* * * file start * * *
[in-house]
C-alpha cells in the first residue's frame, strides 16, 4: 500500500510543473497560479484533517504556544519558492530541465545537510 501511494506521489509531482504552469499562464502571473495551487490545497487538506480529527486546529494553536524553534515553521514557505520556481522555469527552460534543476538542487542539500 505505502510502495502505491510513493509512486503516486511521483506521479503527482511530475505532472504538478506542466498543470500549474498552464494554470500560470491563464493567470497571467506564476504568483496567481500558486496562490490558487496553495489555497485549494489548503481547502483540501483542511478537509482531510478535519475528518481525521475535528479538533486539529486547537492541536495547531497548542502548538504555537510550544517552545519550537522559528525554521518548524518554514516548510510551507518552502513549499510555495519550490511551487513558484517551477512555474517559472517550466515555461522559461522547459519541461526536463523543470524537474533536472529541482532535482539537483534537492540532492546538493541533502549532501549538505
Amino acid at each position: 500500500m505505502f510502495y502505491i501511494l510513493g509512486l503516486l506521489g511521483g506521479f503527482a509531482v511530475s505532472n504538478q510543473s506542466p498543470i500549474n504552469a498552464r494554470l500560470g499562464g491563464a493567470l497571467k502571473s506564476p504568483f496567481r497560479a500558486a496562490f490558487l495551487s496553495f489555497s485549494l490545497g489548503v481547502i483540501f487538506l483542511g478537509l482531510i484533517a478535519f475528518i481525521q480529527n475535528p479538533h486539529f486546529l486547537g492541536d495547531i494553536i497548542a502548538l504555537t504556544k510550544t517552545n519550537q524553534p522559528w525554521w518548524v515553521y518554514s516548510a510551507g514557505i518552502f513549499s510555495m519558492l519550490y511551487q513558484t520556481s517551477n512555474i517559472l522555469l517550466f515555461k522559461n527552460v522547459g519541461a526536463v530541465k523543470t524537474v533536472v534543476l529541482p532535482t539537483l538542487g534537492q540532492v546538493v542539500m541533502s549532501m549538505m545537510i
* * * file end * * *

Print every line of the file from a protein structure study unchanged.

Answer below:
[in-house]
C-alpha cells in the first residue's frame, strides 16, 4: 500500500510543473497560479484533517504556544519558492530541465545537510 501511494506521489509531482504552469499562464502571473495551487490545497487538506480529527486546529494553536524553534515553521514557505520556481522555469527552460534543476538542487542539500 505505502510502495502505491510513493509512486503516486511521483506521479503527482511530475505532472504538478506542466498543470500549474498552464494554470500560470491563464493567470497571467506564476504568483496567481500558486496562490490558487496553495489555497485549494489548503481547502483540501483542511478537509482531510478535519475528518481525521475535528479538533486539529486547537492541536495547531497548542502548538504555537510550544517552545519550537522559528525554521518548524518554514516548510510551507518552502513549499510555495519550490511551487513558484517551477512555474517559472517550466515555461522559461522547459519541461526536463523543470524537474533536472529541482532535482539537483534537492540532492546538493541533502549532501549538505
Amino acid at each position: 500500500m505505502f510502495y502505491i501511494l510513493g509512486l503516486l506521489g511521483g506521479f503527482a509531482v511530475s505532472n504538478q510543473s506542466p498543470i500549474n504552469a498552464r494554470l500560470g499562464g491563464a493567470l497571467k502571473s506564476p504568483f496567481r497560479a500558486a496562490f490558487l495551487s496553495f489555497s485549494l490545497g489548503v481547502i483540501f487538506l483542511g478537509l482531510i484533517a478535519f475528518i481525521q480529527n475535528p479538533h486539529f486546529l486547537g492541536d495547531i494553536i497548542a502548538l504555537t504556544k510550544t517552545n519550537q524553534p522559528w525554521w518548524v515553521y518554514s516548510a510551507g514557505i518552502f513549499s510555495m519558492l519550490y511551487q513558484t520556481s517551477n512555474i517559472l522555469l517550466f515555461k522559461n527552460v522547459g519541461a526536463v530541465k523543470t524537474v533536472v534543476l529541482p532535482t539537483l538542487g534537492q540532492v546538493v542539500m541533502s549532501m549538505m545537510i